Alleged Auburn Violations Detailed : Athletics: Football player, basketball player say they were paid. Coach denies report he was pressured to play whites.

From Associated Press

Auburn University was the target of a double-barreled list of allegations involving payments to athletes, and by a former basketball coach at the school who reportedly said he felt pressure to play whites over blacks, then denied it.

The Birmingham News published a copyrighted story Sunday detailing the contents of tape recordings made by former Auburn defensive back Eric Ramsey of telephone conversations in which Auburn booster Bill (Corky) Frost of Lilburn, Ga., is heard discussing payments on Ramsey's car and offering meat to stock Ramsey's freezer.

Ramsey also said that Frost set up a bonus payment system, offering $500 for touchdowns, $200 for interceptions and $100 for each big hit on defense.

The Montgomery Advertiser reported that former Tiger basketball player Chuck Person said in a deposition in a lawsuit involving Birmingham businessman Frelon Abbott Jr. that Glenn Guthrie, a Birmingham stockbroker and Auburn alumnus, gave Person "a couple of hundred dollars" in 1982, his freshman year, and several other payments before his eligibility was up.

Person also said that Abbott gave him money while Person was still at Auburn.

"My understanding was he was a donor for Auburn University and that I was an outstanding athlete there, and I was helped along the way for my contributions to the university," Person, who plays with the NBA Indianapolis Pacers, said in the deposition.

Abbott sued Person after he selected Herbert Rudoy as his agent before the 1986 NBA draft.

Guthrie and Abbott refused to comment, according to the Advertiser.

In a separate story, the Advertiser reported that Sonny Smith said he felt pressure from fans and alumni to play whites instead of blacks. "I think every team would like to have white players because your fans are white, so you'd like to have some white players on your team because of that," said Smith, who left Auburn in 1989 to coach at Virginia Commonwealth.

Later Sunday, Smith denied he felt pressure.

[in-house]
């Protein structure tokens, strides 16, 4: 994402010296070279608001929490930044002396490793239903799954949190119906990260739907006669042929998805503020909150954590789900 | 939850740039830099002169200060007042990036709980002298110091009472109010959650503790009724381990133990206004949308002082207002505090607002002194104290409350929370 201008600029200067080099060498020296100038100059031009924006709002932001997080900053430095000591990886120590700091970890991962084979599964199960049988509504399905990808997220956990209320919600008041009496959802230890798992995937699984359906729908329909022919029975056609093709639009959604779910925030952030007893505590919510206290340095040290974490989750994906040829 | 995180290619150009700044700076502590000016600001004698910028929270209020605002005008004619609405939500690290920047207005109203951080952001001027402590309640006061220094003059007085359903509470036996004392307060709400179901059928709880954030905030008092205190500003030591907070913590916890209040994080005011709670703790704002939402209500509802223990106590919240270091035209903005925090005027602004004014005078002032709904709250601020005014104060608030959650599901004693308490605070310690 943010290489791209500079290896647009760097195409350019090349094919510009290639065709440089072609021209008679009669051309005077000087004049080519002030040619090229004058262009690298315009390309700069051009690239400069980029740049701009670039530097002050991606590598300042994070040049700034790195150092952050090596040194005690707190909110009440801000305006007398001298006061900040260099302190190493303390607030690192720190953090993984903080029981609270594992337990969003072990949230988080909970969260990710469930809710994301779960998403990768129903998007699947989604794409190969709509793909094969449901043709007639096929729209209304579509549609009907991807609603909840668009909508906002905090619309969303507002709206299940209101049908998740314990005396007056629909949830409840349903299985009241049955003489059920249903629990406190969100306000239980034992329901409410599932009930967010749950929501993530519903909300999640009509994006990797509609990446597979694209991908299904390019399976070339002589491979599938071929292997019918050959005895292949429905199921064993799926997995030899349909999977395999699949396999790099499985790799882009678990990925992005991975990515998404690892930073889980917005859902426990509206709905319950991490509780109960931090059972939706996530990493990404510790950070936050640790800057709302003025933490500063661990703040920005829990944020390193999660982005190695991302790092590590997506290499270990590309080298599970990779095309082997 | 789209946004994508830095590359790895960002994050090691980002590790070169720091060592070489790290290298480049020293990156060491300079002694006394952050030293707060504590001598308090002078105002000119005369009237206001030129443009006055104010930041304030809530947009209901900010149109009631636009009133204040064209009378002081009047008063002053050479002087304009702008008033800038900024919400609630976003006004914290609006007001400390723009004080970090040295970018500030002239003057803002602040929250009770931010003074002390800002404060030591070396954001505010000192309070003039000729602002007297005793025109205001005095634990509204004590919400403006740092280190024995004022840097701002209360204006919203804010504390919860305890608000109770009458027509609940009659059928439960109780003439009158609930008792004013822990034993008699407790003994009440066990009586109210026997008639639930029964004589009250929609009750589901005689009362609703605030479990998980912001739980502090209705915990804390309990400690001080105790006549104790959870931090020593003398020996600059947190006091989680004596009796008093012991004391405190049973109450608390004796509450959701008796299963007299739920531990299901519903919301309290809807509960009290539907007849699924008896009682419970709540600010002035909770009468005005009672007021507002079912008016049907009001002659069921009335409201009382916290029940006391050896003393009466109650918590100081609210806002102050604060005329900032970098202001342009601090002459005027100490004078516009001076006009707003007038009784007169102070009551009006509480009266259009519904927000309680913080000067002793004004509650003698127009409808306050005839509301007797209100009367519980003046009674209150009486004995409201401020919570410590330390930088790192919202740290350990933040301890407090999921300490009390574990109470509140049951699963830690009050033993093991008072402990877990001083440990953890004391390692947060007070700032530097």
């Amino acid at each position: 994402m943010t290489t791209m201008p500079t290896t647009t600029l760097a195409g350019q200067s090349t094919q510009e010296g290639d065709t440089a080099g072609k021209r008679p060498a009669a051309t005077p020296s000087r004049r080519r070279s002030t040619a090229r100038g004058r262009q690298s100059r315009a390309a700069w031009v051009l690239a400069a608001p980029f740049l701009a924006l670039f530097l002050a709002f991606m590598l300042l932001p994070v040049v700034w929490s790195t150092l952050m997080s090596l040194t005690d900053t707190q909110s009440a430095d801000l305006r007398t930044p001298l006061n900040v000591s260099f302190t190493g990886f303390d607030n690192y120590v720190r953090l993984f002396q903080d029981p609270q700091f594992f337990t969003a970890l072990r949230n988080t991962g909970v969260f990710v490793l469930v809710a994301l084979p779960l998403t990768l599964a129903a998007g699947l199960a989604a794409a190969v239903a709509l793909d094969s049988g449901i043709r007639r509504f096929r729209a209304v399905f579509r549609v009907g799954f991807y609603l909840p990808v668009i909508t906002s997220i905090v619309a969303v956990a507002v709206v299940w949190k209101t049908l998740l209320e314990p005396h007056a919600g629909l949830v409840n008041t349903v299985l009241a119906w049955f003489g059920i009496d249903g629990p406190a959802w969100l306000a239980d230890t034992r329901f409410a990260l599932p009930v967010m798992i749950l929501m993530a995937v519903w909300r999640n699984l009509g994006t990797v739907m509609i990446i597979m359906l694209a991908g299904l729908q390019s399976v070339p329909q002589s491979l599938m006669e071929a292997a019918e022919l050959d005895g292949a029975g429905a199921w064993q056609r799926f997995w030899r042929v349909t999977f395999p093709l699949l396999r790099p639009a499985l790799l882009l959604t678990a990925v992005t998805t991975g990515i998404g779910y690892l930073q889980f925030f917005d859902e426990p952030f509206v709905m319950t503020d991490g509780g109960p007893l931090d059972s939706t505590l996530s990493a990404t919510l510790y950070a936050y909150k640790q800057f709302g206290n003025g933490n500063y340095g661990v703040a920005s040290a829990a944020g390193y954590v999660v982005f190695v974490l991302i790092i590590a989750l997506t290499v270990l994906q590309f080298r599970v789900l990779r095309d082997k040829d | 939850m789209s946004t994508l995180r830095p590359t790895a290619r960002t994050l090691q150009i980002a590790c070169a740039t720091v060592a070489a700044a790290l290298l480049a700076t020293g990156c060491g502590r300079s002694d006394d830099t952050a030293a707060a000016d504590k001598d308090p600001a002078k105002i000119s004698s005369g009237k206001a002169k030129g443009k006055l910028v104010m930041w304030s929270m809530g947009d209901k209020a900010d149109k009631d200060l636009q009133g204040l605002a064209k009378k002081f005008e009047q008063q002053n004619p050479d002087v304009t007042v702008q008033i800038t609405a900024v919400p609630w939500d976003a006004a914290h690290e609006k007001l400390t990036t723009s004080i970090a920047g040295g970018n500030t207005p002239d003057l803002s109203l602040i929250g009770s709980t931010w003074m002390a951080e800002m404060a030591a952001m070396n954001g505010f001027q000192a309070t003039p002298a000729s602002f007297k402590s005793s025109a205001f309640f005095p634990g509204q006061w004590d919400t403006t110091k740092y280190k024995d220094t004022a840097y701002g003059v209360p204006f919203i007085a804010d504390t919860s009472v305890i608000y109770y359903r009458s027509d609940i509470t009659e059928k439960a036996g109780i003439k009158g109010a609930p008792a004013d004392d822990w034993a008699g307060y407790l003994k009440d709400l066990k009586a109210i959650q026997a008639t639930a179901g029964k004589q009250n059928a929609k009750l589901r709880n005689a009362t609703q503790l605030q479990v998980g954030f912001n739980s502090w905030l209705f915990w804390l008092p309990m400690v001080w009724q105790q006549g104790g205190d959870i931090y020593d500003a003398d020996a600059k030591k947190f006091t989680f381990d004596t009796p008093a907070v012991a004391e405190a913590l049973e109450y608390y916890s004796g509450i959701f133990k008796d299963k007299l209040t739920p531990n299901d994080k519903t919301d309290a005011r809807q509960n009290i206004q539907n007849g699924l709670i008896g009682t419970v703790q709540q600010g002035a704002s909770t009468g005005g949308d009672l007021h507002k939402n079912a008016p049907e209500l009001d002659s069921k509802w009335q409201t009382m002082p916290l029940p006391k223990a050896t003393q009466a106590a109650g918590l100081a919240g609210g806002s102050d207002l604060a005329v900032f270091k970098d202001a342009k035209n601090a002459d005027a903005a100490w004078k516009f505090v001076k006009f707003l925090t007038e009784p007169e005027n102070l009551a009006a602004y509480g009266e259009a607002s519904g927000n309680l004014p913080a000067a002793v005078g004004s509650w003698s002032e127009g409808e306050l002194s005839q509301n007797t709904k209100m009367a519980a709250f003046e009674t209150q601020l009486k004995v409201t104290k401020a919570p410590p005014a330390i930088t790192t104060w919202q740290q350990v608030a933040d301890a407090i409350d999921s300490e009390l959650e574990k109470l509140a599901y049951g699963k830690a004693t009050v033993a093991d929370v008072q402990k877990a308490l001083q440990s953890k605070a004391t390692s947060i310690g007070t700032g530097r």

"A coach is going to play whoever is going to win the basketball game," Smith said, speaking by phone from his home in Richmond, Va. "He'd be a fool not to do that."

Three of his former players--Derrick Dennison, Keenan Carpenter and Melvin Haralson--said Smith yielded to the pressure, favoring white players in practice and in playing time.

"I think Auburn is a great school and I'm not bitter," Haralson said. "All I can say is that my two years at Auburn University were the worst two years of my life."

Ramsey's attorney, Donald Watkins, played six tapes for Birmingham News reporters Thursday, even though the NCAA had asked Ramsey to withhold the tapes while an investigation was ongoing. Ramsey said he knows of at least 15 players who took cash from coaches and boosters during his five years at Auburn.

In a spring 1990 taped conversation, this is heard:

Frost: "Eric, I've got a connection up here where I buy these eight to 10-ounce steaks. . . . I buy them by the caseload. I'm going to send you enough steaks to last you about a month at a time, two months at a time."

Ramsey: "What about the bonus (money) you paid last year? Are you going to cut me out?"

Frost: "No, sir! That's still good."

Ramsey: "That's cool."

Frost: "You'll get your bonus from me . . . with the meat. But I don't want to even hear about it. It would hurt Auburn."

Frost referred inquiries to his attorney, Dudley Perry Sr. of Montgomery, who has an unlisted telephone number.

Auburn athletic director Pat Dye said he knew Frost, "but I also know about 50,000 other Auburn alumni."

"But Corky, we had a mutual interest in hunting dogs," Dye said. "He gave me half interest in a coon dog once--a world championship coon dog that later died."

Dye said he knew of no relationship between Ramsey and Frost. Dye added that Auburn will accept whatever consequences--if any--resulting from an NCAA investigation.

"We're going to work hand in hand with the NCAA to try to get to the bottom of the thing," he said. "If we're guilty of any wrongdoing, then we have to face the penalty. If we're not guilty of any wrongdoing, then we want to protect our position."

Copyright © 2019, Los Angeles Times
EDITION: California | U.S. & World
54°